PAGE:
Comments: Week of February 27, 2023


“Head Games,” February 13–26

Photo: Ellington Hammond

For New York’s latest cover story, ­Simon van Zuylen-Wood wrote about Kyrie Irving and his tumultuous tenure with
the Nets. Rolling Stone’s Jeff Ihaza said the profile was “really good, non-hysterical writing that ­respects the complexity at hand,” and Hunter­ Walker called it “a nuanced look at Kyrie, the rise of internet conspiracy ideology, and Black-Jewish relations.” But radio host T. J. Legacy-­Cole criticized the story as “an anti-Black hit piece … with racial undertones disguised as substantive journalism … Dehumanizing­ Black athletes has become such a perverse fetish in media.” Arianny Mercedes added, “I can’t stand ­Kyrie Irving for basketball reasons, but this is just an ­attack on him as a person.” Myles Brown countered, “This was thorough and fair, which is all I can ask of anything written about Kyrie. Instead of trying to get a sound bite out of him, or raise their profile by ­berating him in some long winded performance, this work actually looks at a person and does its best to objectively ask, ‘what makes someone think that way?’ ” And @busyxb said, “I thought it was incredibly fair and offered him grace in a lot of ways.” ­Commenter algordon99 said, “As an ­American Jew, I don’t think Kyrie is anti-Semitic, I just think he thinks he’s smarter than everyone else because he reads things online and then can’t bring himself to ever admit he might be wrong. Thank god the Knicks didn’t sign him!”

Photo: Jason Nocito


“Get Me Risa Heller!”

Shawn McCreesh profiled the flack ­Manhattan’s elites turn to when they’re in for an especially bad news cycle. “Cracking read on Risa,” tweeted Hiten Samtani, “one of the more interesting characters in the city.” Maxwell Young, the communications director for Mayor Eric Adams, wrote that the article “is fantastic, yet it still undersells her talent and force-of-nature-ness.” While Stuart Anderson­-Davis called it an “enjoyable glimpse into the chaos & moral ambiguity that is working in crisis communications,” Nick Field tweeted, “Feels like we should have more discussion about the relationship between journalists, whose job is to search for the truth, and PR professionals, whose job it is to thwart said search for truth.” ­Political adviser Astrid M. Aune wrote that the story “makes me wistful for what ­everyday ­people could claw back if they had someone­ spinning as hard for them.” Retired­ public-relations-agency ­founder Lloyd Trufelman­ said, “Heller clearly understands how the media works and is to be commended for being straightforward and discouraging her clients from lying. ­However, let’s not kid ourselves about the magical powers of super flacks. I’m sure Heller provided valuable counsel to her ­clients, but no matter how their stories were spun, the ­public reputations of ­people like Jeff Zucker, Jeffrey Toobin, David Paterson, ­Anthony Weiner, Jared Kushner and ­Harvey ­Weinstein will remain tarnished.”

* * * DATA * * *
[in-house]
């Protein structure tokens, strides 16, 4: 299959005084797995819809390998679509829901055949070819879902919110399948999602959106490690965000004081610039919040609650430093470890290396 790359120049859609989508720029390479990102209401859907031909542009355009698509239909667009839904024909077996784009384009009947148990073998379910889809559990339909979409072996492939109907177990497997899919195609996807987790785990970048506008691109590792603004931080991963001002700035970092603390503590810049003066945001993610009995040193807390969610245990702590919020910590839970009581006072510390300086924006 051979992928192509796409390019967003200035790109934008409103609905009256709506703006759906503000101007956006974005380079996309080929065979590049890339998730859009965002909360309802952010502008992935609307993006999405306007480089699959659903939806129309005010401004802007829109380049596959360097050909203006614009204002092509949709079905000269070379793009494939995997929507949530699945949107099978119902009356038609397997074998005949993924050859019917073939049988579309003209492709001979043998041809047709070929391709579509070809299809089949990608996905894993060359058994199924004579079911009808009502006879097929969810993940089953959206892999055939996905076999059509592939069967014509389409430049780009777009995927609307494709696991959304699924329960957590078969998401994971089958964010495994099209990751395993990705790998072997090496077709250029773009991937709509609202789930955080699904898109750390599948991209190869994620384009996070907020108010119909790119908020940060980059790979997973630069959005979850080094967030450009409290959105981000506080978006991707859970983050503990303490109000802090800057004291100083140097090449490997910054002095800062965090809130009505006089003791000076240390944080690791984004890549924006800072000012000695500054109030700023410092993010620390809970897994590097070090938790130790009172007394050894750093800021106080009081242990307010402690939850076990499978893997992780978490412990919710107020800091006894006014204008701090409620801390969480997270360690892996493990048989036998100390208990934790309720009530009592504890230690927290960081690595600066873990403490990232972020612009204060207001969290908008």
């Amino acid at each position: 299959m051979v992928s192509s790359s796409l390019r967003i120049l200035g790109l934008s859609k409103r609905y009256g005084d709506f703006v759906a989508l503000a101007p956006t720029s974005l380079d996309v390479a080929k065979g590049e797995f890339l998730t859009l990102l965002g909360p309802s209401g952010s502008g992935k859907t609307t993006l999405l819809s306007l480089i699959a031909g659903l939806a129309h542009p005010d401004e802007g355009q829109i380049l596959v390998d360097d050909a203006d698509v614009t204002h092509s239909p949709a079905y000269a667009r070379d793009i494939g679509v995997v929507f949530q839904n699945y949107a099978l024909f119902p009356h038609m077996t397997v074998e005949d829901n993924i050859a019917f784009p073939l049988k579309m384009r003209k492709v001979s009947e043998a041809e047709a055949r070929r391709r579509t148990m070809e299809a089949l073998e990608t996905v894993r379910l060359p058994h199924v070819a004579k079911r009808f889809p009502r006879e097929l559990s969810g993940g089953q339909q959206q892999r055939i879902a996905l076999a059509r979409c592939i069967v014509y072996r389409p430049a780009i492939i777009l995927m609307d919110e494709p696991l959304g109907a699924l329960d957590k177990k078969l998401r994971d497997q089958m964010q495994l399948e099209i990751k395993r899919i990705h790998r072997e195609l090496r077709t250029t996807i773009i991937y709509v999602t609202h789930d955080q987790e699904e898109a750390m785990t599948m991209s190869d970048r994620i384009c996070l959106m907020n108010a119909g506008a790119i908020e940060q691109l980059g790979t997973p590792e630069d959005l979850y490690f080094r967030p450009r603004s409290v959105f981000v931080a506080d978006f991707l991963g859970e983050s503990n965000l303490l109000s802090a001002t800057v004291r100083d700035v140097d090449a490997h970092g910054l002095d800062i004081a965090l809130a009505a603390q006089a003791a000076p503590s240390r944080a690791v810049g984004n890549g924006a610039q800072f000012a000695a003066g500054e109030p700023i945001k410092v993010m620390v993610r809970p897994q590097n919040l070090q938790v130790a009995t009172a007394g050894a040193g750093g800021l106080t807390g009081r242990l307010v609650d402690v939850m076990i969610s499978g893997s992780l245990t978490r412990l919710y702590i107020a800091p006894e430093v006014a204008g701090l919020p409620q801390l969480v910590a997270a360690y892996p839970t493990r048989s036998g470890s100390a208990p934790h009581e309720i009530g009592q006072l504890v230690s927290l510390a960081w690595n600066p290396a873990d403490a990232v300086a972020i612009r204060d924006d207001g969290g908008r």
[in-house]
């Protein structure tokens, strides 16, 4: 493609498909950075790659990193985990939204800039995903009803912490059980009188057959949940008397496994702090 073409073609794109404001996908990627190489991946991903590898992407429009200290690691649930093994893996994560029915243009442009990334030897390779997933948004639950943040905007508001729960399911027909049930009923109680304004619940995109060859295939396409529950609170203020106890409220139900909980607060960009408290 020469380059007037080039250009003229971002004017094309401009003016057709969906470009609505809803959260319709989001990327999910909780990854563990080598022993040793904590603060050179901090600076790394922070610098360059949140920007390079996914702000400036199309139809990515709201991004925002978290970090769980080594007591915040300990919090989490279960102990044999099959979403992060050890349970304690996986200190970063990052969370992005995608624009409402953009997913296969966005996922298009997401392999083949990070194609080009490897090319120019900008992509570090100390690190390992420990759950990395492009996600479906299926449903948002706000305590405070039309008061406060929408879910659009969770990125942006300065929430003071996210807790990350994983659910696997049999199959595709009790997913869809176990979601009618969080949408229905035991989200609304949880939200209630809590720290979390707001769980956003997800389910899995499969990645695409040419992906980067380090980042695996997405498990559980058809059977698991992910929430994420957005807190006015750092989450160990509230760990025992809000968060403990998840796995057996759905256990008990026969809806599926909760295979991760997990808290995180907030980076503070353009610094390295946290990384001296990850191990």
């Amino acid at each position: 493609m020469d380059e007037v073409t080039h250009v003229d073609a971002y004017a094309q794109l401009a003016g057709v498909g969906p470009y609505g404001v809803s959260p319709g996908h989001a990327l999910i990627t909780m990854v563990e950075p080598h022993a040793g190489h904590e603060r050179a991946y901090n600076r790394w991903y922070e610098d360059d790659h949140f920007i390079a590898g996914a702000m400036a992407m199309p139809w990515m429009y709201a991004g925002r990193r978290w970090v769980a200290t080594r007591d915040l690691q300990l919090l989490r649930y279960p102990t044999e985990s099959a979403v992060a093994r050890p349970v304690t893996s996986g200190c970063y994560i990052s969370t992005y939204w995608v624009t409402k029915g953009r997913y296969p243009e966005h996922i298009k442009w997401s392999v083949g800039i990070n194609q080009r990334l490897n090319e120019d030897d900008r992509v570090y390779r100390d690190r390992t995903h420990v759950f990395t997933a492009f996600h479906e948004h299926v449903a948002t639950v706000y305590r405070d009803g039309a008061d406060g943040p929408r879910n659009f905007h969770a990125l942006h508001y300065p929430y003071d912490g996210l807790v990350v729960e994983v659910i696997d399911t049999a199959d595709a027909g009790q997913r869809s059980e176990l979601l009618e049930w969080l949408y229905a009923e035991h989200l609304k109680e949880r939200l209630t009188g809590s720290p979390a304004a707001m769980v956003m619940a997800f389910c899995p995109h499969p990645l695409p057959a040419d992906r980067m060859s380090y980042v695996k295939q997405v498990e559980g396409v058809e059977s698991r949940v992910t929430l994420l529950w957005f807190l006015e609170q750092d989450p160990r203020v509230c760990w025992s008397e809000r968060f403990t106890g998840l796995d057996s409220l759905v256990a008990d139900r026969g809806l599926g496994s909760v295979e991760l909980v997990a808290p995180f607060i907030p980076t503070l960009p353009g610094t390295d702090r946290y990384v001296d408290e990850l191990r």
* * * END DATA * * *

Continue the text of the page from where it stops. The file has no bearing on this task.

“Crime of the Centuries”

In “Crime of the Centuries,” Greg ­Donahue documented how Michael ­Steinhardt amassed a collection of antiquities, including many that were stolen. In a letter to New York, ­Princeton art historian Chika Okeke-Agulu wrote, “It is clear that museums, museum officials, auction houses and elite dealers have always worked to hide illicit art trade. I fervently await the story of how countless Igbo alusi figures, taken from Igbo communities and exported en masse by well-known dealers during the Biafran War (1967–70), ended up in major European and American collections. There are many private and insti­tutional ­Steinhardts of African art and cultural ­heritage out there and someone needs to shine the light on them as well.” Commenter mjg added, “Collecting anything, antiquities, art, wine, whatever, is a fool’s game. There is so much fraud in the industry that buyers don’t really know if what they actually get is what they believe they’re purchasing. Dealers and auction houses do not stand behind the items they sell, even the fancy shmancy ones. Caveat emptor.”


“Can Prestige TV Be a Video Game?”

In her essay on HBO’s adaptation of The Last of Us, Andrea Long Chu asked “Can Prestige TV Be a Video Game?” Garth Franklin, CEO of the entertainment-news site Dark Horizons, praised it as a “superb piece that touches upon some of the ­reasons ­people are admiring but emotionally not connecting with HBO’s series. It’s an issue that video game to film/TV ­adaptations in general all face as they shift from interactive to passive storytelling.” @OrNistar­ tweeted, “This essay took my breath away: it’s putatively a generic ­analysis of television adapting a video game, but it’s really about the courageous fatalism of love (amor fati, indeed).”

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Comments: Week of February 27, 2023